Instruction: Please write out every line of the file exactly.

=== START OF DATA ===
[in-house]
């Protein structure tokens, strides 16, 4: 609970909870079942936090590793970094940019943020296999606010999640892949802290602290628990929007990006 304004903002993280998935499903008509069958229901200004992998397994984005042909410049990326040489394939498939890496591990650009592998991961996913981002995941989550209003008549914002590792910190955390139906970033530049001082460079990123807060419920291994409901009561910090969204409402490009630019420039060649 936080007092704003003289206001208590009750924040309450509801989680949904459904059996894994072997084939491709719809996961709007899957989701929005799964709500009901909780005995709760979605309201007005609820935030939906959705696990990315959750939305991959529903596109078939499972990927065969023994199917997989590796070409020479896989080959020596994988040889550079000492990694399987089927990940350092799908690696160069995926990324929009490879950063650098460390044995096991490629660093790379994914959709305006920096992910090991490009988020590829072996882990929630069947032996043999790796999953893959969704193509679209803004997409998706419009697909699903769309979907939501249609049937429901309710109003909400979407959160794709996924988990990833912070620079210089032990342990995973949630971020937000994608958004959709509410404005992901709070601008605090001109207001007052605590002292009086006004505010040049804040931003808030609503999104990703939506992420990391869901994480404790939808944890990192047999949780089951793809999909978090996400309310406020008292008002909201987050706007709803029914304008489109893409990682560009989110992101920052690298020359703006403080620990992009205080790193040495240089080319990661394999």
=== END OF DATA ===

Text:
[in-house]
């Protein structure tokens, strides 16, 4: 609970909870079942936090590793970094940019943020296999606010999640892949802290602290628990929007990006 304004903002993280998935499903008509069958229901200004992998397994984005042909410049990326040489394939498939890496591990650009592998991961996913981002995941989550209003008549914002590792910190955390139906970033530049001082460079990123807060419920291994409901009561910090969204409402490009630019420039060649 936080007092704003003289206001208590009750924040309450509801989680949904459904059996894994072997084939491709719809996961709007899957989701929005799964709500009901909780005995709760979605309201007005609820935030939906959705696990990315959750939305991959529903596109078939499972990927065969023994199917997989590796070409020479896989080959020596994988040889550079000492990694399987089927990940350092799908690696160069995926990324929009490879950063650098460390044995096991490629660093790379994914959709305006920096992910090991490009988020590829072996882990929630069947032996043999790796999953893959969704193509679209803004997409998706419009697909699903769309979907939501249609049937429901309710109003909400979407959160794709996924988990990833912070620079210089032990342990995973949630971020937000994608958004959709509410404005992901709070601008605090001109207001007052605590002292009086006004505010040049804040931003808030609503999104990703939506992420990391869901994480404790939808944890990192047999949780089951793809999909978090996400309310406020008292008002909201987050706007709803029914304008489109893409990682560009989110992101920052690298020359703006403080620990992009205080790193040495240089080319990661394999």